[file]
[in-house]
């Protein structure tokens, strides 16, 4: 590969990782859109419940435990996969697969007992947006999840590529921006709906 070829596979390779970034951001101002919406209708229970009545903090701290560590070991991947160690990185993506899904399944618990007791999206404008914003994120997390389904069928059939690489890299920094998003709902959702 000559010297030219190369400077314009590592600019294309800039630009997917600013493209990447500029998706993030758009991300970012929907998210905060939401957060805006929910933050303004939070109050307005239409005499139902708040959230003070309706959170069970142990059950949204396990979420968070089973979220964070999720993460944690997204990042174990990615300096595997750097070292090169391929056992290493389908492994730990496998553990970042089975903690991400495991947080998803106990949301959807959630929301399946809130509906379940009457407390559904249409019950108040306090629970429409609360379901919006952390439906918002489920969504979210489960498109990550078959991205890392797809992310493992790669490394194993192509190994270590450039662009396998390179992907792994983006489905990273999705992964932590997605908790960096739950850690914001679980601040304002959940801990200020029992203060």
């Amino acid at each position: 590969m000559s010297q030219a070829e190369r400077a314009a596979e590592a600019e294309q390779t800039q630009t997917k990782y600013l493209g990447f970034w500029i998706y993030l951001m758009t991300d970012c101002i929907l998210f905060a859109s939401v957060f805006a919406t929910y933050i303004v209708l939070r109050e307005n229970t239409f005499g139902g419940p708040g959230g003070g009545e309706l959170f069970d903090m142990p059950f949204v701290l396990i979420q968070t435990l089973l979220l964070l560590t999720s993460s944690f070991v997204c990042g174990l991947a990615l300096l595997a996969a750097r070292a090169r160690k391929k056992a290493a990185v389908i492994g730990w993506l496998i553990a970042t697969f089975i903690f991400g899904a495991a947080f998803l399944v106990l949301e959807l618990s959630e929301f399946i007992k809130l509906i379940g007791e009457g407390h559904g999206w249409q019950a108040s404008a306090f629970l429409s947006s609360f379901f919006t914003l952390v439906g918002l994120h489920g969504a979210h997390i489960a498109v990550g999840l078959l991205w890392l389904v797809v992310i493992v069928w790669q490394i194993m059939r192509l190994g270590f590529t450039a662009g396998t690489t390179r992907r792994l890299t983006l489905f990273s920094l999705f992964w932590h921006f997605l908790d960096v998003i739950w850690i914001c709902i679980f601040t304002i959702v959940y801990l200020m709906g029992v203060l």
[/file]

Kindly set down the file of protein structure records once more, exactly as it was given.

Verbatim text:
[in-house]
């Protein structure tokens, strides 16, 4: 590969990782859109419940435990996969697969007992947006999840590529921006709906 070829596979390779970034951001101002919406209708229970009545903090701290560590070991991947160690990185993506899904399944618990007791999206404008914003994120997390389904069928059939690489890299920094998003709902959702 000559010297030219190369400077314009590592600019294309800039630009997917600013493209990447500029998706993030758009991300970012929907998210905060939401957060805006929910933050303004939070109050307005239409005499139902708040959230003070309706959170069970142990059950949204396990979420968070089973979220964070999720993460944690997204990042174990990615300096595997750097070292090169391929056992290493389908492994730990496998553990970042089975903690991400495991947080998803106990949301959807959630929301399946809130509906379940009457407390559904249409019950108040306090629970429409609360379901919006952390439906918002489920969504979210489960498109990550078959991205890392797809992310493992790669490394194993192509190994270590450039662009396998390179992907792994983006489905990273999705992964932590997605908790960096739950850690914001679980601040304002959940801990200020029992203060």
């Amino acid at each position: 590969m000559s010297q030219a070829e190369r400077a314009a596979e590592a600019e294309q390779t800039q630009t997917k990782y600013l493209g990447f970034w500029i998706y993030l951001m758009t991300d970012c101002i929907l998210f905060a859109s939401v957060f805006a919406t929910y933050i303004v209708l939070r109050e307005n229970t239409f005499g139902g419940p708040g959230g003070g009545e309706l959170f069970d903090m142990p059950f949204v701290l396990i979420q968070t435990l089973l979220l964070l560590t999720s993460s944690f070991v997204c990042g174990l991947a990615l300096l595997a996969a750097r070292a090169r160690k391929k056992a290493a990185v389908i492994g730990w993506l496998i553990a970042t697969f089975i903690f991400g899904a495991a947080f998803l399944v106990l949301e959807l618990s959630e929301f399946i007992k809130l509906i379940g007791e009457g407390h559904g999206w249409q019950a108040s404008a306090f629970l429409s947006s609360f379901f919006t914003l952390v439906g918002l994120h489920g969504a979210h997390i489960a498109v990550g999840l078959l991205w890392l389904v797809v992310i493992v069928w790669q490394i194993m059939r192509l190994g270590f590529t450039a662009g396998t690489t390179r992907r792994l890299t983006l489905f990273s920094l999705f992964w932590h921006f997605l908790d960096v998003i739950w850690i914001c709902i679980f601040t304002i959702v959940y801990l200020m709906g029992v203060l």